Vocal cord palsy is one of the recognised complications of complex cardiac surgery in the paediatric population. While there is an abundance of literature highlighting the presence of this complication, there is a scarcity of research focusing on the pathophysiology, presentation, diagnosis, and treatment options available for children affected by vocal cord palsy.
Materials and methods:
Electronic searches were conducted using the search terms: “Vocal Cord Palsy,” “VCP,” “Vocal Cord Injury,” “Paediatric Heart Surgery,” “Congenital Heart Surgery,” “Pediatric Heart Surgery,” “Vocal Fold Movement Impairment,” “VFMI,” “Vocal Fold Palsy,” “PDA Ligation.” The inclusion criteria were any articles discussing the outcomes of vocal cord palsy following paediatric cardiac surgery.
The two main populations affected by vocal cord palsy are children undergoing aortic arch surgery or those undergoing PDA ligation. There is paucity of prospective follow-up studies; it is therefore difficult to reliably assess the current approaches and the long-term implications of management options.
Vocal cord palsy can be a devastating complication following cardiac surgery, which if left untreated, could potentially result in debilitation of quality of life and in severe circumstances could even lead to death. Currently, there is not enough high-quality evidence in the literature to aid recognition, diagnosis, and management leaving clinicians to extrapolate evidence from adult studies to make clinical judgements. Future research with a focus on the paediatric perspective is necessary in providing evidence for good standards of care.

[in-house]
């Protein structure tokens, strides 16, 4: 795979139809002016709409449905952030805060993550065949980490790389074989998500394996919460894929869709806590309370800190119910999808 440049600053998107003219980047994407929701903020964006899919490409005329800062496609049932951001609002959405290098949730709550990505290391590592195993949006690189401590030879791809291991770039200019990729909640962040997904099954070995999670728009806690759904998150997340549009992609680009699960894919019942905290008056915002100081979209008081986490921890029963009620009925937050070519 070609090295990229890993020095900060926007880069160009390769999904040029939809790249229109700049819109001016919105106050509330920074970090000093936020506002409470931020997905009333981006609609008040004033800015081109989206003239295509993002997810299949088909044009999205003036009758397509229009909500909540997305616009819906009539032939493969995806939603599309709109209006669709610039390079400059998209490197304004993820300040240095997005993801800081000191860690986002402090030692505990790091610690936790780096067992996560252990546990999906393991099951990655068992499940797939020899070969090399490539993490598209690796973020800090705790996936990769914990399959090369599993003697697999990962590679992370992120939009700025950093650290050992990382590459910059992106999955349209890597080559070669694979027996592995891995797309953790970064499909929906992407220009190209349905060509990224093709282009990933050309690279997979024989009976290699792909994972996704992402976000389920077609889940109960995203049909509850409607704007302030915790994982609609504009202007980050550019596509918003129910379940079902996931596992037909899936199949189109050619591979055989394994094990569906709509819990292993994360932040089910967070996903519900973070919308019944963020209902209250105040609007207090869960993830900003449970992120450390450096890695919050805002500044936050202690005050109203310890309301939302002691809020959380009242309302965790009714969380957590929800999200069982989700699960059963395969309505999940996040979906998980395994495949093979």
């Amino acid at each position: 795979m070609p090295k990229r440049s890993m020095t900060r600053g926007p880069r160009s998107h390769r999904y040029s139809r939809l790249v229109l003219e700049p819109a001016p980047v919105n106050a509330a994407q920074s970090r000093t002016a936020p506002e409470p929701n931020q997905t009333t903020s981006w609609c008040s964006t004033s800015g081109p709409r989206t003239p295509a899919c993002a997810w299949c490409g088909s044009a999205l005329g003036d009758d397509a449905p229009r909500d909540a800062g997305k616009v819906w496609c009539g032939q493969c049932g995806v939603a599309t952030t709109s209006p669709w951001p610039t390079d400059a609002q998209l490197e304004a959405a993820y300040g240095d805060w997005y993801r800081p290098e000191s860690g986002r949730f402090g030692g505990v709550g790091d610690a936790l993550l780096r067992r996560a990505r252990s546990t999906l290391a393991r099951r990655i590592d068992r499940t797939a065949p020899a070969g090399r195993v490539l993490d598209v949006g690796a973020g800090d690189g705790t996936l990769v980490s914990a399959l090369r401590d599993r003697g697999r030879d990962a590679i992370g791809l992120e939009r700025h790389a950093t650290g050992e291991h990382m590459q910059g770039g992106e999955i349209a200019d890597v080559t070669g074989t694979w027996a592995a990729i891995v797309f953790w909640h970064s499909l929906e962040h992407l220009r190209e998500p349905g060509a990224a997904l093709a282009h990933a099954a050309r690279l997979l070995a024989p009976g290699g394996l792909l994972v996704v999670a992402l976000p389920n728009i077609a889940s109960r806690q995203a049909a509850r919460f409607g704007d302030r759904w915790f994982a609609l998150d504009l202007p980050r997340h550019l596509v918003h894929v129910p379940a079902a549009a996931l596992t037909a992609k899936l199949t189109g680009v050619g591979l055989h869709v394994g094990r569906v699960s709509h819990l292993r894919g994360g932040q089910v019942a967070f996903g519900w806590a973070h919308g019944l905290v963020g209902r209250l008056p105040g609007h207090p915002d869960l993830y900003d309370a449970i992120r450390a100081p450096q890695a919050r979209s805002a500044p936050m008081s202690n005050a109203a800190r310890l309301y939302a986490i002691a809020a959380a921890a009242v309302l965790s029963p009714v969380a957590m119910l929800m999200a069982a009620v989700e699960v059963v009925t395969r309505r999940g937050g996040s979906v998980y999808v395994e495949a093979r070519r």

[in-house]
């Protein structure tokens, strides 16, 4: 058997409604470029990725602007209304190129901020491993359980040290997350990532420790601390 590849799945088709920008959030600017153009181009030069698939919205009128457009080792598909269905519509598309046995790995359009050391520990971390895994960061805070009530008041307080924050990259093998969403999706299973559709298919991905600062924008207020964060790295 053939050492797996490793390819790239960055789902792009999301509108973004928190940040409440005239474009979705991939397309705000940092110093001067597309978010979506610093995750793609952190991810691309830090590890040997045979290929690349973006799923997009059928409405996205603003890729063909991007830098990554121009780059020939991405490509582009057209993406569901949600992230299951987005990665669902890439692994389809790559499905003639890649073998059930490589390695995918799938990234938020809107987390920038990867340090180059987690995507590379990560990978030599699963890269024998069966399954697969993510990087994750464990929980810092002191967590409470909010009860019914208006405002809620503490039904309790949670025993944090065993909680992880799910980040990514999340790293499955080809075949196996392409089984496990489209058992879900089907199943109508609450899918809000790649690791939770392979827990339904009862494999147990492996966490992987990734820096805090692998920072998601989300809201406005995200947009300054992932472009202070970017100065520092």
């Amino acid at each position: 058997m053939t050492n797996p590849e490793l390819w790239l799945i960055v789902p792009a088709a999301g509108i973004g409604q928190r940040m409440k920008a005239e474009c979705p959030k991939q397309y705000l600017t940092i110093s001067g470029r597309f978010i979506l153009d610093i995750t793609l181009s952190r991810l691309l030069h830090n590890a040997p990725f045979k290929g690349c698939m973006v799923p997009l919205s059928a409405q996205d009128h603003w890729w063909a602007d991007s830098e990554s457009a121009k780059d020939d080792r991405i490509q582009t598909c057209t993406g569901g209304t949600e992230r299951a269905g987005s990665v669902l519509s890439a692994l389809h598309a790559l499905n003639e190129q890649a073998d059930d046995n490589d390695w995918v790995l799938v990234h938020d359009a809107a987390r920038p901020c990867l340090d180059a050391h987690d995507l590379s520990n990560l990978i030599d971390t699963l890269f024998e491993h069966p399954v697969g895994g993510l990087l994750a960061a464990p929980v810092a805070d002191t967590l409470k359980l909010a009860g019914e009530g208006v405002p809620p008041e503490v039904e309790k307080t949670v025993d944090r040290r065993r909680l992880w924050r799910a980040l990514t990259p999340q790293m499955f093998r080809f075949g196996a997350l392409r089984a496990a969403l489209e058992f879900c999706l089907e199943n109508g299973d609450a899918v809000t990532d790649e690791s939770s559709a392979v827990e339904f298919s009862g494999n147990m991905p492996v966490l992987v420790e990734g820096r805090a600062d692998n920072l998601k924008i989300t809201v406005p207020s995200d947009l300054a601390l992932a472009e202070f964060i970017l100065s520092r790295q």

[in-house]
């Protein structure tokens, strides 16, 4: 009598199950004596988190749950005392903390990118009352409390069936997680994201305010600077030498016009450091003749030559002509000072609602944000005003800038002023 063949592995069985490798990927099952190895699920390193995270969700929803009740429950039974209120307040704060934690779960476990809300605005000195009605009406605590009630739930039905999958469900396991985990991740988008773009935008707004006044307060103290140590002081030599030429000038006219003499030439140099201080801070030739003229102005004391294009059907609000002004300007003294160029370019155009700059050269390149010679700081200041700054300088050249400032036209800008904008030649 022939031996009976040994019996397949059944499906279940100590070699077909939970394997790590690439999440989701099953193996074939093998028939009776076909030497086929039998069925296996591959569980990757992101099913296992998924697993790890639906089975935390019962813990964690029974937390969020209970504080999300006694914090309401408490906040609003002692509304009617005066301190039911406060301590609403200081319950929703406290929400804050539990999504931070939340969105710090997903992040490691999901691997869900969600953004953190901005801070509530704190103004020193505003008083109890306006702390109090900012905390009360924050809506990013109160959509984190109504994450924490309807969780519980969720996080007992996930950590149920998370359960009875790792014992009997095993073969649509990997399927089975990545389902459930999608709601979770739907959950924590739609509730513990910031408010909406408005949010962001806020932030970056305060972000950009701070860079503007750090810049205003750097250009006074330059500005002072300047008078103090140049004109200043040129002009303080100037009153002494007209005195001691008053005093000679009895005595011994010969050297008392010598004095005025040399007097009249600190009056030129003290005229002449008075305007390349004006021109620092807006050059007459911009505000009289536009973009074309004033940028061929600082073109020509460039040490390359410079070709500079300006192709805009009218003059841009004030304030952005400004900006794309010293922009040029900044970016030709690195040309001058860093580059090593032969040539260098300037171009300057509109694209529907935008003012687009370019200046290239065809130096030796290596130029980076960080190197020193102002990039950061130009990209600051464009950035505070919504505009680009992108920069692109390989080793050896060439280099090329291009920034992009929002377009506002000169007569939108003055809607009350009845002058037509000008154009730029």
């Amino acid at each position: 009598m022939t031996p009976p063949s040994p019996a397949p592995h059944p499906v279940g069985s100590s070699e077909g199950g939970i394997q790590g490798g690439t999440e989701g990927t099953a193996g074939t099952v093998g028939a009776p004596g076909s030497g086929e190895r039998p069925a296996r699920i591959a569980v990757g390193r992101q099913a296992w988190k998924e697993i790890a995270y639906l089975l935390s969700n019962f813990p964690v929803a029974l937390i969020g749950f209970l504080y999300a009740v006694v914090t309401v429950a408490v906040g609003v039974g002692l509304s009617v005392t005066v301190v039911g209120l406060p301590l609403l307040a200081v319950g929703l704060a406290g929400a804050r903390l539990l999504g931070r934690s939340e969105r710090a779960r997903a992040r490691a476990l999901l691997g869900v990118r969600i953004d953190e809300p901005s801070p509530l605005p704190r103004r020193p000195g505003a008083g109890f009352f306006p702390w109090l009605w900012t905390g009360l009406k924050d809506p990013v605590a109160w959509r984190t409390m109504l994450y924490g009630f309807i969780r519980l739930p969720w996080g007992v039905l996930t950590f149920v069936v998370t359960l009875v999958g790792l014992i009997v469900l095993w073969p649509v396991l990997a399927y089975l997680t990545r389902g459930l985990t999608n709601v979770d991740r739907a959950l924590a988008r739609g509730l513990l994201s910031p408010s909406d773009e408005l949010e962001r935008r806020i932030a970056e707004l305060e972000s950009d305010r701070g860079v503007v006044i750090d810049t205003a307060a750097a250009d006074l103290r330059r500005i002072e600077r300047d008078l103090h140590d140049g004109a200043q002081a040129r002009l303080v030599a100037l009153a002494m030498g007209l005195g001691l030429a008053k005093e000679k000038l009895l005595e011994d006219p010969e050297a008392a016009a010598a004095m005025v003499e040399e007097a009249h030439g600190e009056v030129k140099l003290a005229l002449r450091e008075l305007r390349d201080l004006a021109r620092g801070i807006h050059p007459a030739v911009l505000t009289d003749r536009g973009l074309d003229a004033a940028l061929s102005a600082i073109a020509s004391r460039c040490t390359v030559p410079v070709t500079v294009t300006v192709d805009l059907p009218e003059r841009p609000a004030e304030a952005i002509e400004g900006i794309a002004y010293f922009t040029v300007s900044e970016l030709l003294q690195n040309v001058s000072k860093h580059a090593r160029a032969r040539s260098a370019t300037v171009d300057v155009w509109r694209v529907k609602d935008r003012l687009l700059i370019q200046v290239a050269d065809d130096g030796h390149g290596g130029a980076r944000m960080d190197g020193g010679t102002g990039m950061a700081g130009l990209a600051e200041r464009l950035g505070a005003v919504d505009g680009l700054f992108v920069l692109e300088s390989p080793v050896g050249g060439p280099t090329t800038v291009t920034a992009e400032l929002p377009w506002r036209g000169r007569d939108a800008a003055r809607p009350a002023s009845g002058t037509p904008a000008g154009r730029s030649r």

The present study was undertaken to analyze the relative abundance (RA) of pluripotency-associated genes (NANOG, OCT4, SOX2, c-MYC, and FOXD3) in different grades of immature oocytes and various stages of in vitro-produced buffalo embryos using RT-qPCR. Results showed that the RA of NANOG, OCT4, and FOXD3 transcripts was significantly higher (P < 0.05) in A grade oocytes compared with the other grades of oocytes. The RA of the c-MYC transcript was significantly higher (P < 0.05) in A grade compared with the C and D grades of oocytes, but the values did not differ significantly from the B grade of oocytes. The RA of the SOX2 transcript was almost similar in all grades of the oocytes. The expression levels of NANOG (P > 0.05), OCT4 (P > 0.05), c-MYC (P > 0.05) and SOX2 (P < 0.05) were higher in the blastocysts compared with the other stages of the embryos. Markedly, FOXD3 expression was significantly higher (P < 0.05) in 8–16-cell embryos compared with the 2-cell and 4-cell embryos and blastocyst, but did not differ significantly from the morula stage of the embryos. In the study, the majority of pluripotency-associated genes showed higher expression in A grade immature oocytes. Therefore, it is concluded that the A grade oocytes appeared to be more developmental competent and are suitable candidates for nuclear cloning research in buffalo. In buffalo, NANOG, OCT4, SOX2, and c-MYC are highly expressed in blastocysts compared with the other stages of embryos.